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	         Death of O Brien.
out with us on Sunday, smokes his pipe &c. 
  Of O Brien s death this:  O Brien has paid 
one debt at last, it is said, that of nature.
His wound inflamed, the arm was taken off,
lock-jaw set in and poor O Brien died.     To
which I add from letters received subsequently:
 O B. was buried from the 7th Regiment armory,
(at Greenwood): Frank Wood is his literary exe-
cutor.          From Boweryem:  Baron Inchiquin
had a grand funeral: to have been consistent
the undertaker should have been stuck and the mu-
ral sculpter sold.     (And O Brien s creditors have
followed as mourners.)         I append the Herald s
notice of the obsequies and also an article written
by Guernsey of the grubby finger-nails, editor of
Harper s Monthly, and published in the Weekly:

[newspaper clipping]
posing military funeral occurred yesterday afternoon in
honor of the late Lieut. Fitz James O Brien, who died a
few days ago from wounds received on the battle field.
Lieut. O Brien was serving on the staff of Gen. Lander
about two months ago, when he received the wounds
which terminated so fatally.  The remains arrived here
on Tuesday last, and were laid out in state in the room
of the Board of Officers at the Seventh regiment armory.
The coffin was a very near affair, covered with black
cloth, having on the lid a plate bearing the following

     DIED APRIL 6, 1862, AGED 33 YEARS.

On the lid were also placed the sword of deceased, a
wreath of immortelles and the regimental flag of the Na-
tional Guard.  Company G. Seventh regiment, Captain
George W. Ely, were in full uniform and acted as a mili-
tary escort.  The religious services were performed by
the Rev. Dr. Weston, chaplain of the regiment, about 
half-past twelve o clock, and were according to the 
Episcopal regulation.  The reverend gentleman made a
few appropriate remarks concerning the noble example
set by the deceased, after which the remains were con-
veyed to the hearse, and the funeral moved off, the band
leading, the military next, and last of all the friends in
carriages.  The remains were interred with the usual
military honors in Greenwood Cemetery.

[newspaper clipping]
	Lieut. Fitz James O Brien,
	        U. S. Volunteers.
     Died April 6, 1862, Aged 33 Years.

  Such was the inscription on the coffin in which
was borne to Greenwood all that was mortal of one
of the most gifted writers of the day, who died in de-
fense of his adopted country.  FITZ JAMES O BRIEN
was the only son of an Irish barrister of good fam-
ily, who died while the boy was young.  He rarely
spoke of his own early history; but from casual in-
timations I infer that his boyhood was a singularly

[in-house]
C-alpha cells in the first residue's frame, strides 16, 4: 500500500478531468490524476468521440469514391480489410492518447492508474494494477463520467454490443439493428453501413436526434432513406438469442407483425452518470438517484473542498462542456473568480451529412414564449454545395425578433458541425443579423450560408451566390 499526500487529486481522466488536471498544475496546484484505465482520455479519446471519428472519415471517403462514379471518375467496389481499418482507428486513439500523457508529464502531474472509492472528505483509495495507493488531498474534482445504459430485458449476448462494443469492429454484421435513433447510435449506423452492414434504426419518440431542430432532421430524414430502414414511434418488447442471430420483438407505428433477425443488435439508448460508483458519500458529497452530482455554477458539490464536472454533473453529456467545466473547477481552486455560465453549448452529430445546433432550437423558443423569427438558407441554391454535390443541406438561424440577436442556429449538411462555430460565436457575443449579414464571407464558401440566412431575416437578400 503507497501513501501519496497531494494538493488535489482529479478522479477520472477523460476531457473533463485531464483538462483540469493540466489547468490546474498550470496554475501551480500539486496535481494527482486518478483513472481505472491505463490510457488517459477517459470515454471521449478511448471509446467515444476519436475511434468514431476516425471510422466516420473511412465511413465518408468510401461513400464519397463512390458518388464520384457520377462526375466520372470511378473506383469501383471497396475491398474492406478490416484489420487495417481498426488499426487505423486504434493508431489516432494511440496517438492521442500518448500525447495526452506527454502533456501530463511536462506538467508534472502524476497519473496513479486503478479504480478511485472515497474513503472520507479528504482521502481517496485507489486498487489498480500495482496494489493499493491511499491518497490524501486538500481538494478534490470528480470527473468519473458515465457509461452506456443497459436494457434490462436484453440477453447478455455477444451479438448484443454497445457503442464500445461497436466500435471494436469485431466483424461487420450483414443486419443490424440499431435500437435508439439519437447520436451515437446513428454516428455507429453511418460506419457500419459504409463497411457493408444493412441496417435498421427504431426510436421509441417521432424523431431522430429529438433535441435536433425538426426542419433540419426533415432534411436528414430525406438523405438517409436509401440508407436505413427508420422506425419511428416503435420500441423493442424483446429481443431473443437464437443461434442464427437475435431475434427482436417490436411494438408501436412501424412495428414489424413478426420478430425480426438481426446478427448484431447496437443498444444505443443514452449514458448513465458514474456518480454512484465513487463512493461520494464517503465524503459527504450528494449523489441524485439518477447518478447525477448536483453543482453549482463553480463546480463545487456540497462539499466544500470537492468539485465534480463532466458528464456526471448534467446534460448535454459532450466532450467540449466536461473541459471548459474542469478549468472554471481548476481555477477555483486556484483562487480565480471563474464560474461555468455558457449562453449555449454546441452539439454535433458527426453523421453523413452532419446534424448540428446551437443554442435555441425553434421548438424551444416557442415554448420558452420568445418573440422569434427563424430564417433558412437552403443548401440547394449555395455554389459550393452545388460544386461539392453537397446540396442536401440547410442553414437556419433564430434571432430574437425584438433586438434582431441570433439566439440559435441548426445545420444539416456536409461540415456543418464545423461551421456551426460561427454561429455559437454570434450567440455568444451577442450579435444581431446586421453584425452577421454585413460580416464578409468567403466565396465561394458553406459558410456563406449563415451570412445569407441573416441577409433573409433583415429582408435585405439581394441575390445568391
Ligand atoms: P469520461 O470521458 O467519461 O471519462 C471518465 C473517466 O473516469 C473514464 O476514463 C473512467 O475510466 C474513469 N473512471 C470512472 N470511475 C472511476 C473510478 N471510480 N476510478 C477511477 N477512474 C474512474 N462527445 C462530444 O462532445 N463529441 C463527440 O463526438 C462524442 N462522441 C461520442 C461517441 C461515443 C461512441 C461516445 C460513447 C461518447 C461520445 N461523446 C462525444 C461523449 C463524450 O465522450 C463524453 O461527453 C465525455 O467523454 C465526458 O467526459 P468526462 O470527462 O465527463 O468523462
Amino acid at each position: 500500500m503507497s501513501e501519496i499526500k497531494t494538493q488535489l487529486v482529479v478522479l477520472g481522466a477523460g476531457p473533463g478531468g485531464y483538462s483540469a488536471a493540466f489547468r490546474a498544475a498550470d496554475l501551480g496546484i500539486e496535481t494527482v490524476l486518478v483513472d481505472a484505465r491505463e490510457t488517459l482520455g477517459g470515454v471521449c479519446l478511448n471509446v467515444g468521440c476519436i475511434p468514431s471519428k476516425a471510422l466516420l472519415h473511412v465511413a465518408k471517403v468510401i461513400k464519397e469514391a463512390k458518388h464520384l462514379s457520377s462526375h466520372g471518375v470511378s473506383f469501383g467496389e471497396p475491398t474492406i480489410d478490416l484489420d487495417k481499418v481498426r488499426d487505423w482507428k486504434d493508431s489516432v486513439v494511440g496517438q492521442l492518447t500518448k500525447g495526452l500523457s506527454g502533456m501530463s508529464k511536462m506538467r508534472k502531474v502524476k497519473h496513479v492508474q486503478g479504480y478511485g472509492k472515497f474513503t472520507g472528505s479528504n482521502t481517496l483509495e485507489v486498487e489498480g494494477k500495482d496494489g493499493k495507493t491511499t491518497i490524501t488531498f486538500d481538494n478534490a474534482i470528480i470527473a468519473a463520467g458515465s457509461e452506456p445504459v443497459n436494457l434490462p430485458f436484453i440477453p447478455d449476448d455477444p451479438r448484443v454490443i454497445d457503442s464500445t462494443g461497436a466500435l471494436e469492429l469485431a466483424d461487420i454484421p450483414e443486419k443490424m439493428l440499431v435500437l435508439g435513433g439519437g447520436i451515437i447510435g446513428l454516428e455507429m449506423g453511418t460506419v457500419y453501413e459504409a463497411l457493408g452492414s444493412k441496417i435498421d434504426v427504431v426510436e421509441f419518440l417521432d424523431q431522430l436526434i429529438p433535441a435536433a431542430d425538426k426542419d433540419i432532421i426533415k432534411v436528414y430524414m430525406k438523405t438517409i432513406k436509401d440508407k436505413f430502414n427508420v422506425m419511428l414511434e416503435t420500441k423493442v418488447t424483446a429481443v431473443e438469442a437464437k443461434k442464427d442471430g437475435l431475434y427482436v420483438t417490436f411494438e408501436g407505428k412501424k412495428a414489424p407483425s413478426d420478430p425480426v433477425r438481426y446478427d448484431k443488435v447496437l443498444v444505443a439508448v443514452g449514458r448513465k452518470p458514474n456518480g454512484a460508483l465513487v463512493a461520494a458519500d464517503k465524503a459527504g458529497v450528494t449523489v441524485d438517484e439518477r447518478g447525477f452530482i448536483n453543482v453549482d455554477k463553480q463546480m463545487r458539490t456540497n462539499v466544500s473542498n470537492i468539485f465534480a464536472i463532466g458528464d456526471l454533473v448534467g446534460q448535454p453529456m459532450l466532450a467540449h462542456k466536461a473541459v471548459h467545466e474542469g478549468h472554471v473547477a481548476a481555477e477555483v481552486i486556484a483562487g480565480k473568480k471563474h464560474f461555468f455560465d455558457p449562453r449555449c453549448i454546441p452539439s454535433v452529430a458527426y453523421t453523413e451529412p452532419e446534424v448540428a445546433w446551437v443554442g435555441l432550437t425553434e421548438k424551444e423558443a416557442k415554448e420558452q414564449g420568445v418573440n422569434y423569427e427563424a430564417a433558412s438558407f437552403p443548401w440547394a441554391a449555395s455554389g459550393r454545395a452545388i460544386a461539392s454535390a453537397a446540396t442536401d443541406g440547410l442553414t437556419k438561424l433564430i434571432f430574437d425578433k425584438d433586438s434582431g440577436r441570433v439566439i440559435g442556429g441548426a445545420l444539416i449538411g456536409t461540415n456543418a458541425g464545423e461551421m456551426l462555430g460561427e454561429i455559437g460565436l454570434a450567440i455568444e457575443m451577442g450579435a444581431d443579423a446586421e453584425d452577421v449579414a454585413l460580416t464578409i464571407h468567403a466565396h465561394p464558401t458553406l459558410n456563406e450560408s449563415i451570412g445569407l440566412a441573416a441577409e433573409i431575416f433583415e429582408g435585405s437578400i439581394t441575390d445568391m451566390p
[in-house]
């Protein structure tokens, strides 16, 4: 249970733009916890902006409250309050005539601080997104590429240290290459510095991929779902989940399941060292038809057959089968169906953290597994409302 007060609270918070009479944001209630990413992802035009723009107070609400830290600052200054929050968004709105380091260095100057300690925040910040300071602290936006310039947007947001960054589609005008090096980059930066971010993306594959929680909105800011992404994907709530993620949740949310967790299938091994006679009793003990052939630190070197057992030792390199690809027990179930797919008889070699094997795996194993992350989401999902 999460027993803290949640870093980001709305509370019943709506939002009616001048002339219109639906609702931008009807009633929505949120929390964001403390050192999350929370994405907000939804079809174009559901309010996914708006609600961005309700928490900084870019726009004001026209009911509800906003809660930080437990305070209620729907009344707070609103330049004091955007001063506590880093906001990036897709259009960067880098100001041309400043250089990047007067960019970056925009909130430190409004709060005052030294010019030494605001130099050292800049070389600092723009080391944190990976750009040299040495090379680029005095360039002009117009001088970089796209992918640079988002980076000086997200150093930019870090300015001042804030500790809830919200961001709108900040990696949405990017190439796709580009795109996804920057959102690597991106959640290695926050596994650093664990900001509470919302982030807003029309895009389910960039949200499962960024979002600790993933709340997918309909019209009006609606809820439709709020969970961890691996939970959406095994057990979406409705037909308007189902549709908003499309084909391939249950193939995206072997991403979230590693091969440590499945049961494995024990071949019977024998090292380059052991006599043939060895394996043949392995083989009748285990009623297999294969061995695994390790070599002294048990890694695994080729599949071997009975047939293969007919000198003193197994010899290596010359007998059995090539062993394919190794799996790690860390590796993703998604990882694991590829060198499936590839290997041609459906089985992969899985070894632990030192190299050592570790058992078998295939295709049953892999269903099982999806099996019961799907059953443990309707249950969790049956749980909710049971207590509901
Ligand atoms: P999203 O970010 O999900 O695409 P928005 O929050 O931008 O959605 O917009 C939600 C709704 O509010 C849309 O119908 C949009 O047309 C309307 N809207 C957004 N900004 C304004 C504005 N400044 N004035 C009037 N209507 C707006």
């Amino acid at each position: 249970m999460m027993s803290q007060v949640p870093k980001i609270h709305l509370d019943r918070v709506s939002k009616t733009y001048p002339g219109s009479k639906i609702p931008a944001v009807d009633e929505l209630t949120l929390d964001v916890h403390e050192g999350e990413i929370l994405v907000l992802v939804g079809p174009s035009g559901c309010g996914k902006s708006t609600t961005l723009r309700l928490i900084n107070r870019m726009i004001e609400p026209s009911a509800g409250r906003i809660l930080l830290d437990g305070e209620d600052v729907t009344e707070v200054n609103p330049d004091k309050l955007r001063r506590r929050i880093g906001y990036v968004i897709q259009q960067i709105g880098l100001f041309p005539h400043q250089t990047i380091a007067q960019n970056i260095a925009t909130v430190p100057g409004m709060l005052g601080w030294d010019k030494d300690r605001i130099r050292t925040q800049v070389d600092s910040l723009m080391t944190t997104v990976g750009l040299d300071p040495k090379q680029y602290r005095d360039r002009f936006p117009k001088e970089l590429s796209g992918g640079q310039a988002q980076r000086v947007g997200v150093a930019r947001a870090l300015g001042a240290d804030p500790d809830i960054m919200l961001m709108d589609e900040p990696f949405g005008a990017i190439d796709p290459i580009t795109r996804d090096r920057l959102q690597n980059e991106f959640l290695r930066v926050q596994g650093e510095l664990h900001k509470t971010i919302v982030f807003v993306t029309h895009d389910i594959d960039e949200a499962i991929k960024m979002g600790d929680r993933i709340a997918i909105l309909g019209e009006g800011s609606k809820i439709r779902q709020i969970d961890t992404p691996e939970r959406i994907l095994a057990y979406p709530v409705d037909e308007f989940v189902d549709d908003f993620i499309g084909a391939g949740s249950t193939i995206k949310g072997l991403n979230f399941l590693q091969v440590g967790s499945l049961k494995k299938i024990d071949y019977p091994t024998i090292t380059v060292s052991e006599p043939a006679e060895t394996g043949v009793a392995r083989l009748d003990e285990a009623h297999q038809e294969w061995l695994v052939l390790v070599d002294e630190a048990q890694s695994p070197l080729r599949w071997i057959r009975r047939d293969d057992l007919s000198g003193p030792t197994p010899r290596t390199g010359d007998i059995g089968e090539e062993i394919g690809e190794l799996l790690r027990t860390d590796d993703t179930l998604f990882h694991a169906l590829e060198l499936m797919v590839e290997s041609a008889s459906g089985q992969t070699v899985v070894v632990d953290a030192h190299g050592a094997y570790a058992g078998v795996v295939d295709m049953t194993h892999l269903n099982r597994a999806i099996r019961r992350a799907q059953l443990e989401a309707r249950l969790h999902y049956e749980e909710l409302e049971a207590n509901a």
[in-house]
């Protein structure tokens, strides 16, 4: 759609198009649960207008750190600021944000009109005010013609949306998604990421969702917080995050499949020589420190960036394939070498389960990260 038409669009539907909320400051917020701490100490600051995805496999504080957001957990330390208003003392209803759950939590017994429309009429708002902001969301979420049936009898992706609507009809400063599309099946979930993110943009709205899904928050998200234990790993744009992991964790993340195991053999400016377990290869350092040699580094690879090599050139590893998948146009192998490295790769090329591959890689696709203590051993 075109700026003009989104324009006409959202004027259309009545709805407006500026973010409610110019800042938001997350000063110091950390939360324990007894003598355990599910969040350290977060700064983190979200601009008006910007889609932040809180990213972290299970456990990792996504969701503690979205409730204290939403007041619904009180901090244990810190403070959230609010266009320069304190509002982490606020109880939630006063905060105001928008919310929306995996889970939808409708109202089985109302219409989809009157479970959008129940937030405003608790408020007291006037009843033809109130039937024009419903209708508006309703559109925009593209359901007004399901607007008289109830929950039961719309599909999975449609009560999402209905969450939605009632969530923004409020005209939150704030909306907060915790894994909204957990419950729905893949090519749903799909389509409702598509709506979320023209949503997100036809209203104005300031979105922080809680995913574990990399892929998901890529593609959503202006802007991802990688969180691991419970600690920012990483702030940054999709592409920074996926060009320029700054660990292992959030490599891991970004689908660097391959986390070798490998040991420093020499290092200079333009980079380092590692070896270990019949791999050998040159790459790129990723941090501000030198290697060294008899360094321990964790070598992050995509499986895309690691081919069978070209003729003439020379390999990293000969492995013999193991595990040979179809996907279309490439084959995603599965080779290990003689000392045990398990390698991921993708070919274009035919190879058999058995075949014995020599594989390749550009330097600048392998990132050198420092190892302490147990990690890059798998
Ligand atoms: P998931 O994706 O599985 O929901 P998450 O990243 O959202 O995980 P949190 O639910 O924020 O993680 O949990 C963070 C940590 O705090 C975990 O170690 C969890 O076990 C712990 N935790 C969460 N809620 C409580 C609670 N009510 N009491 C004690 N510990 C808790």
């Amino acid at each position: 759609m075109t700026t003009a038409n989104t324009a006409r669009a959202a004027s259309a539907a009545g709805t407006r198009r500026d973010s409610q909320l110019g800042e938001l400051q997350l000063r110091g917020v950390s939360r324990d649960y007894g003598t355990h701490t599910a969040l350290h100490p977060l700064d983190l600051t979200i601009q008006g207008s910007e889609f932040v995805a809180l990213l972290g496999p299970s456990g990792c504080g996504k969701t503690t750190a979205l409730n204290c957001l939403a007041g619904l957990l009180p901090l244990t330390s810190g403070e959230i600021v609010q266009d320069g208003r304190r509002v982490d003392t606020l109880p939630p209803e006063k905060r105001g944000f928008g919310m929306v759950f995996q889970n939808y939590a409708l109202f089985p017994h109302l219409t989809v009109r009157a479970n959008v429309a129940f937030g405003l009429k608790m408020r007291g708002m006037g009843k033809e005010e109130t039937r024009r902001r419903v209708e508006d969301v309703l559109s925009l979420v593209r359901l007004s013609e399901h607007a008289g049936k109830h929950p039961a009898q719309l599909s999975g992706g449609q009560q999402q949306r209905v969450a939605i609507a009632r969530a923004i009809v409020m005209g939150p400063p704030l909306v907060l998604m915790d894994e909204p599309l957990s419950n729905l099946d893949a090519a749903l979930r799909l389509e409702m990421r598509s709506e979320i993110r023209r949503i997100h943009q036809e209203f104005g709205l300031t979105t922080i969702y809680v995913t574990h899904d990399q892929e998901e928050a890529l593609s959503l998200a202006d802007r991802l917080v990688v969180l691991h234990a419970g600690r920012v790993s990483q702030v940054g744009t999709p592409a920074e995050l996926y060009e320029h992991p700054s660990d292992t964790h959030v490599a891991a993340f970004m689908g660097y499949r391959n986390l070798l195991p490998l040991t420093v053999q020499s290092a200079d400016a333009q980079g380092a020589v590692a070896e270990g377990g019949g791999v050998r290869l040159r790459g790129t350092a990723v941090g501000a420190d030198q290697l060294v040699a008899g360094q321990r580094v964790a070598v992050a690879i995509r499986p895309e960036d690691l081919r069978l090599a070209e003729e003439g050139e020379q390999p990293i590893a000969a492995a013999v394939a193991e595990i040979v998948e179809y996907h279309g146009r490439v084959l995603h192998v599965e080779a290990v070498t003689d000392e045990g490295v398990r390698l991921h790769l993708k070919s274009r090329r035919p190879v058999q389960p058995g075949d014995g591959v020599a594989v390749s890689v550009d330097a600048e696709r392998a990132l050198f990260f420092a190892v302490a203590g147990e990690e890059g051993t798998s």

happy one.  His mother, after many years of wid-
owhood, married again.  I have had occasion to
see letters from her to other persons, full of the
most tender feeling for her son in a distant land;
and whenever he had written any thing with which
he was specially pleased, he was always eager for
early proofs to send to her.   She will be glad to 
see it,  he would say.  He was educated at Trinity
College, Dublin; but I imagine that his University
career was not a brilliant one, measured by aca-
demic standards.  He carried away small Latin,
and less Greek and mathematics; but he must
have read largely in general literature and out of
Title:Thomas Butler Gunn Diaries, Volume Nineteen: page one hundred and forty-two
Description:Regarding the death of Fitz James O'Brien.
Subject:Boweryem, George; Civil War; Ely, George W.; Funeral rites and ceremonies; Green-Wood Cemetery (New York, N.Y.); Guernsey; Gunn, Thomas Butler; Haney, Jesse; Harper and Brothers (New York, N.Y.); Lander, F.W.; Military; New York herald.; New York Infantry Regiment, 7th; Obituaries; O'Brien, Fitz James; O'Brien, Mrs.; Parton, James; Weston, Dr.; Wood, Frank
Coverage (City/State):[New York, New York]
Scan Date:2010-06-17


Title:Thomas Butler Gunn Diaries, Volume Nineteen
Description:Includes Gunn's descriptions of his experiences as a war correspondent for ""The New York Tribune"" in Virginia while traveling with the Army of the Potomac during the Peninsular Campaign; the Siege of Yorktown; the Battle of Williamsburg; his departure from Alexandria on the steamer Kent; the ruins of Hampton, Virginia, after it was burnt by John B. Magruder; touring the gunboat Monitor; the death of Fitz James O'Brien from a gunshot wound; Jim Parton's temporary separation from Fanny Fern; and seeing Robert E. Lee's house in Virginia.
Subject:Civil War; Gunn, Thomas Butler; Journalism; Marches (U.S. Army); Marriage; Medical care (U.S. Army); Military; Military camp life; Peninsular Campaign (Va.); Prisoners of war (Confederate); Siege of Yorktown (Va.); Slavery; Slaves; Travel; Women
Coverage (City/State):New York, New York; Washington, District of Columbia; Alexandria, Virginia; Hampton, Virginia; Yorktown, Virginia; Williamsburg, Virginia
Note:Thomas Butler Gunn was born February 15, 1826, in Banbury, England, and came to New York in 1849. During the Civil War he worked as a correspondent for the New York Tribune and the New York Evening Post. He returned to England in 1863, and died in Birmingham in April 1903. The collection includes twenty-one volumes of his diaries, including newspaper clippings, letters, photographs, sketches, and various other items inserted by Gunn. Diary entries date from July 7, 1849, to April 7, 1863, and include his experiences with the New York publishing and literary world, his descriptions of boarding houses, his travels throughout the United States, and his experiences traveling with the Federal army as a Civil War correspondent.
Publisher:Missouri History Museum
Rights:Copyright 2010 Missouri History Museum.
Source:Page images, transcriptions, and metadata of the Thomas Butler Gunn diaries have been provided by the Missouri History Museum.